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Starr’s ’69 paper considered Walrasian equilibria in exchange economies with non-convex preferences i.e., upper contour sets of utility functions are non-convex. Suppose agents and goods with . Starr identified a price vector and a feasible allocation with the property that at most agents did not receiving a utility maximizing bundle at the price vector .
A poetic interlude. Arrow and Hahn’s book has a chapter that describes Starr’s work and closes with a couple of lines of Milton:
A gulf profound as that Serbonian Bog
Betwixt Damiata and Mount Casius old,
Where Armies whole have sunk.
Milton uses the word concave a couple of times in Paradise Lost to refer to the vault of heaven. Indeed the OED lists this as one of the poetic uses of concavity.
Now, back to brass tacks. Suppose is agent ‘s utility function. Replace the upper contour sets associated with for each by its convex hull. Let be the concave utility function associated with the convex hulls. Let be the Walrasian equilibrium prices wrt . Let be the allocation to agent in the associated Walrasian equilibrium.
For each agent let
where is agent ‘s endowment. Denote by the vector of total endowments and let .
Let be the excess demand with respect to and . Notice that is in the convex hull of the Minkowski sum of . By the Shapley-Folkman-Starr lemma we can find for , such that and .
When one recalls, that Walrasian equilibria can also be determined by maximizing a suitable weighted (the Negishi weights) sum of utilities over the set of feasible allocations, Starr’s result can be interpreted as a statement about approximating an optimization problem. I believe this was first articulated by Aubin and Elkeland (see their ’76 paper in Math of OR). As an illustration, consider the following problem :
Call this problem . Here is an matrix with .
For each let be the smallest concave function such that for all (probably quasi-concave will do). Instead of solving problem , solve problem instead:
The obvious question to be answered is how good an approximation is the solution to to problem . To answer it, let (where I leave you, the reader, to fill in the blanks about the appropriate domain). Each measures how close is to . Sort the ‘s in decreasing orders. If is an optimal solution to , then following the idea in Starr’s ’69 paper we get:
It states that the Minkowski sum of a large number of sets is approximately convex. The clearest statement as well as the nicest proof I am familiar with is due to J. W. S. Cassels. Cassels is a distinguished number theorist who for many years taught the mathematical economics course in the Tripos. The lecture notes are available in a slender book now published by Cambridge University Press.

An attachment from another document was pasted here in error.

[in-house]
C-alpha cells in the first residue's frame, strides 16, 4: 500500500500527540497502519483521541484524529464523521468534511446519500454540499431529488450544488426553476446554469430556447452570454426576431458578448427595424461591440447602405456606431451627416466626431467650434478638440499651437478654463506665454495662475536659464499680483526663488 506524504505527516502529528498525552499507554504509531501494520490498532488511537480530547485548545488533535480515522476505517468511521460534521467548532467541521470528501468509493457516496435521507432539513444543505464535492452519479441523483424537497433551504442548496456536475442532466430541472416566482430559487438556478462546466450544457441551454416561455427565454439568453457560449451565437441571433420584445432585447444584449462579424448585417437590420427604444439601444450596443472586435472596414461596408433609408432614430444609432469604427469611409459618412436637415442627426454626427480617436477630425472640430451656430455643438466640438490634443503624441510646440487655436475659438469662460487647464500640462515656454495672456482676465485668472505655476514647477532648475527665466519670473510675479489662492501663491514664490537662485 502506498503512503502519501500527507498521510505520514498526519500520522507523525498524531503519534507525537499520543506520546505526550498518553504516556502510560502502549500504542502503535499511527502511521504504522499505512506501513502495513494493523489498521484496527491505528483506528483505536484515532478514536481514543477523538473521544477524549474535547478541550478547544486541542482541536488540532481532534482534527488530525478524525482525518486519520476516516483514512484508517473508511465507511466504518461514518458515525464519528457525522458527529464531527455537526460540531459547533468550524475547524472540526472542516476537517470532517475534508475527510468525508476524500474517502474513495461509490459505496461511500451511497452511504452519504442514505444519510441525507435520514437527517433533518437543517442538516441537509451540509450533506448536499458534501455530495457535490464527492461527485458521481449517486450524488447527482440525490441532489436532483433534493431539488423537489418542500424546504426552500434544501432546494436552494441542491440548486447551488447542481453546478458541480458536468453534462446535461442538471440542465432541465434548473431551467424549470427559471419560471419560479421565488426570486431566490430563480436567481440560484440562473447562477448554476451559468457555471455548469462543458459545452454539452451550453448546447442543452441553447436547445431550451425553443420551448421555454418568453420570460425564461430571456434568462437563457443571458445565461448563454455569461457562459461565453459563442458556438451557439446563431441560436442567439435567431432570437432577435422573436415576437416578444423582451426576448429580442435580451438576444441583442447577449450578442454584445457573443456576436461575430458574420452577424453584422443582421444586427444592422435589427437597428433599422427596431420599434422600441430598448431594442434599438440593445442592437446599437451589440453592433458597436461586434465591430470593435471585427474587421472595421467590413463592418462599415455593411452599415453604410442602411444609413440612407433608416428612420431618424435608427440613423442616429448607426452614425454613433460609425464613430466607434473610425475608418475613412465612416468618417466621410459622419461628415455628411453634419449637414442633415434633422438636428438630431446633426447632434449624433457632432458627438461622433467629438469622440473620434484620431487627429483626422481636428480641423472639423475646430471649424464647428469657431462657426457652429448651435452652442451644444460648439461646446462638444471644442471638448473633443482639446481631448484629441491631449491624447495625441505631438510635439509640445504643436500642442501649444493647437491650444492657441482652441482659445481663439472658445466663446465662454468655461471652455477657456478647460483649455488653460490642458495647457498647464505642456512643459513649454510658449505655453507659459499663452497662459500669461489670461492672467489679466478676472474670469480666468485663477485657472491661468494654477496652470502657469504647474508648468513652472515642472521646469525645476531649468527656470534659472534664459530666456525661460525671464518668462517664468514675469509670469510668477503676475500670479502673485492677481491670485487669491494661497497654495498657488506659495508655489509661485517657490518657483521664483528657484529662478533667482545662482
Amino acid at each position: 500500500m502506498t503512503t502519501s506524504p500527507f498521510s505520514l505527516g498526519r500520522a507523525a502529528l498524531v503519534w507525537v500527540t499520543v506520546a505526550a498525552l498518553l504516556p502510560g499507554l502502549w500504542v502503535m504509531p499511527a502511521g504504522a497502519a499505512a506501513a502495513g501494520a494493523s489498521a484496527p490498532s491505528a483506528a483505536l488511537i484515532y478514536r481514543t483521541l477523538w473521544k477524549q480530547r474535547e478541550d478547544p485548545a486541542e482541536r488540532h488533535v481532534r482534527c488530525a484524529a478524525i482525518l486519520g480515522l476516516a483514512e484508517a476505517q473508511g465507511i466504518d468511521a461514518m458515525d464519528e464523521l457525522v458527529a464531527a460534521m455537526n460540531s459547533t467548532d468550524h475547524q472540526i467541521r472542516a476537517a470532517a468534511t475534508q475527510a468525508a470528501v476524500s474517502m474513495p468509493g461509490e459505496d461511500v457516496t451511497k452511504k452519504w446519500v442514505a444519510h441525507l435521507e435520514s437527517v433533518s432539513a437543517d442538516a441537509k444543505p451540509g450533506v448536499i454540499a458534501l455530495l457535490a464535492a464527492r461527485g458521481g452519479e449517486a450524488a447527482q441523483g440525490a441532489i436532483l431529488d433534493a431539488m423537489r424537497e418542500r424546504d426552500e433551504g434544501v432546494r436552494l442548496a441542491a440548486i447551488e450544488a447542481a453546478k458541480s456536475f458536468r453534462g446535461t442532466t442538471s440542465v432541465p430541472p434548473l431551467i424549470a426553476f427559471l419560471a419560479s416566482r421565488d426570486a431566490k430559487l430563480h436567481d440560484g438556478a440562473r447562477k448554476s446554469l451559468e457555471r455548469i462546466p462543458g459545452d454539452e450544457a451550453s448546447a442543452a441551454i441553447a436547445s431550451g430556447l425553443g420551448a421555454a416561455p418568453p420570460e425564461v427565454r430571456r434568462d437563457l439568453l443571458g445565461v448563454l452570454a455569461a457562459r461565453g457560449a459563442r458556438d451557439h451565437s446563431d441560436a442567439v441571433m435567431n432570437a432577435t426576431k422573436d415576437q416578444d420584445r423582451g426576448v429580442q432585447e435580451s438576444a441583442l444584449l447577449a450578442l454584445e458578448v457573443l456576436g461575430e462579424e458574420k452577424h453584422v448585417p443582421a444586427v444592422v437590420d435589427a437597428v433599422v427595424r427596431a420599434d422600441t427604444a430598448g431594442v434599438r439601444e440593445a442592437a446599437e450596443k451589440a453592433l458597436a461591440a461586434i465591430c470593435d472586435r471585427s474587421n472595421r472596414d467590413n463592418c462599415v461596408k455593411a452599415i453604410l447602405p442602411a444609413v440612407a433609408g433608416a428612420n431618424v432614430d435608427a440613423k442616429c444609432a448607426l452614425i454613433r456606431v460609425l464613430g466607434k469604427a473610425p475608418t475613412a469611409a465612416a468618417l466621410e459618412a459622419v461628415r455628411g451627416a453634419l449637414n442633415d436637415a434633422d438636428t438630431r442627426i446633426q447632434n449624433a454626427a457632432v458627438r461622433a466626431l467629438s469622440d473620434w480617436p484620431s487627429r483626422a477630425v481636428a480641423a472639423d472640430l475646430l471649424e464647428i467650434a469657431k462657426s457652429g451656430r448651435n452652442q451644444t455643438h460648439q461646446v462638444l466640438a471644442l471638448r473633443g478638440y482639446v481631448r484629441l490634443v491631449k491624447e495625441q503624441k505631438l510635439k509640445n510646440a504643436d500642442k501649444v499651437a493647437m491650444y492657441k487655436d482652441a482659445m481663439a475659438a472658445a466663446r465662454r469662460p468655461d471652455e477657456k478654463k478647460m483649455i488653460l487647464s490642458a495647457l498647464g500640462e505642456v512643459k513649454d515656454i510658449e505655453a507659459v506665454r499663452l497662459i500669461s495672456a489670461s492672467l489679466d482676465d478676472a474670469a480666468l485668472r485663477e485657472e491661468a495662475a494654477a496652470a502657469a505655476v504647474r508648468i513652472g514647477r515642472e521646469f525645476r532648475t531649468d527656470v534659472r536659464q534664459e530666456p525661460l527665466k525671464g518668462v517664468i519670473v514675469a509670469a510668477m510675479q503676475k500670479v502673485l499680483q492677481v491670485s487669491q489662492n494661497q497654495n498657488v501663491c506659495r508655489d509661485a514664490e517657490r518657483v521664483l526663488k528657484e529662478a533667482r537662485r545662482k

This central limit like quality of the lemma is well beyond the capacity of a hewer of wood like myself. I prefer the more prosaic version.
Let be a collection of sets in with . Denote by the Minkowski sum of the collection . Then, every can be expressed as where for all and .
How might this be useful? Let be an 0-1 matrix and with . Consider the problem
Let be a solution to the linear relaxation of this problem. Then, the lemma yields the existence of a 0-1 vector such that and . One can get a bound in terms of Euclidean distance as well.
How does one do this? Denote each column of the matrix by and let . Let . Because and it follows that . Thus, by the Lemma,
where each and . In words, has at most fractional components. Now construct a 0-1 vector from as follows. If , set . If is fractional, round upto 1 with probability and down to zero otherwise. Observe that and the . Hence, there must exist a 0-1 vector with the claimed properties.
The error bound of is to large for many applications. This is a consequence of the generality of the lemma. It makes no use of any structure encoded in the matrix. For example, suppose were an extreme point and a totally unimodular matrix. Then, the number of fractional components of $x^*$ are zero. The rounding methods of Kiralyi, Lau and Singh as well as of Kumar, Marathe, Parthasarthy and Srinivasan exploit the structure of the matrix. In fact both use an idea that one can find in Cassel’s paper. I’ll follow the treatment in Kumar et. al.
As before we start with . For convenience suppose for all . As as has more columns then rows, there must be a non-zero vector in the kernel of , i.e., . Consider and . For and sufficiently small, for all . Increase and until the first time at least one component of and is in . Next select the vector with probability or the vector with probability . Call the vector selected .
Now . Furthermore, has at least one more integer component than . Let . Let be the matrix consisting only of the columns in and consist only of the components of in . Consider the system . As long as has more columns then rows we can repeat the same argument as above. This iterative procedure gives us the same rounding result as the Lemma. However, one can do better, because it may be that even when the number of columns of the matrix is less than the number of rows, the system may be under-determined and therefore the null space is non-empty.
In a sequel, I’ll describe an optimization version of the Lemma that was implicit in Starr’s 1969 Econometrica paper on equilibria in economies with non-convexities.